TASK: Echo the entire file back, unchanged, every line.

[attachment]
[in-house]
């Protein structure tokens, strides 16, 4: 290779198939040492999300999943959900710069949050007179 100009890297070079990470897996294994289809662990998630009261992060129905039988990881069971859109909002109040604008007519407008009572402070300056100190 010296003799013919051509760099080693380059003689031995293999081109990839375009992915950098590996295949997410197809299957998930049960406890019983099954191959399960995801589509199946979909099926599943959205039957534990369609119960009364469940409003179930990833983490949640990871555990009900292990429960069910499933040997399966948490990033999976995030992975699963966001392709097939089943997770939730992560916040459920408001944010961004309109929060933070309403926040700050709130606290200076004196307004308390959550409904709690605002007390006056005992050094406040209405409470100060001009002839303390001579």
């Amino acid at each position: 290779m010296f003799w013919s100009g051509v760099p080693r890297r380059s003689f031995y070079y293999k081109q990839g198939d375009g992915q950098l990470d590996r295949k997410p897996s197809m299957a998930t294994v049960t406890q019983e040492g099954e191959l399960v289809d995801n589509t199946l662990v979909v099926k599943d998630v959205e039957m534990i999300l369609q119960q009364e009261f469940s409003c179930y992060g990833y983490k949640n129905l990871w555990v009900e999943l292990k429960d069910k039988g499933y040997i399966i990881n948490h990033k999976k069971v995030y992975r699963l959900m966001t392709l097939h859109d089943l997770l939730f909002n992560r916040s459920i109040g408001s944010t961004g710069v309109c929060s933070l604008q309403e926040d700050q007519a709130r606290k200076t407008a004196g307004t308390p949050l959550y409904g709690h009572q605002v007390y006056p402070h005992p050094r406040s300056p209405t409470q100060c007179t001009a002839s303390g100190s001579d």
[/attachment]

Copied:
[in-house]
């Protein structure tokens, strides 16, 4: 290779198939040492999300999943959900710069949050007179 100009890297070079990470897996294994289809662990998630009261992060129905039988990881069971859109909002109040604008007519407008009572402070300056100190 010296003799013919051509760099080693380059003689031995293999081109990839375009992915950098590996295949997410197809299957998930049960406890019983099954191959399960995801589509199946979909099926599943959205039957534990369609119960009364469940409003179930990833983490949640990871555990009900292990429960069910499933040997399966948490990033999976995030992975699963966001392709097939089943997770939730992560916040459920408001944010961004309109929060933070309403926040700050709130606290200076004196307004308390959550409904709690605002007390006056005992050094406040209405409470100060001009002839303390001579």
């Amino acid at each position: 290779m010296f003799w013919s100009g051509v760099p080693r890297r380059s003689f031995y070079y293999k081109q990839g198939d375009g992915q950098l990470d590996r295949k997410p897996s197809m299957a998930t294994v049960t406890q019983e040492g099954e191959l399960v289809d995801n589509t199946l662990v979909v099926k599943d998630v959205e039957m534990i999300l369609q119960q009364e009261f469940s409003c179930y992060g990833y983490k949640n129905l990871w555990v009900e999943l292990k429960d069910k039988g499933y040997i399966i990881n948490h990033k999976k069971v995030y992975r699963l959900m966001t392709l097939h859109d089943l997770l939730f909002n992560r916040s459920i109040g408001s944010t961004g710069v309109c929060s933070l604008q309403e926040d700050q007519a709130r606290k200076t407008a004196g307004t308390p949050l959550y409904g709690h009572q605002v007390y006056p402070h005992p050094r406040s300056p209405t409470q100060c007179t001009a002839s303390g100190s001579d």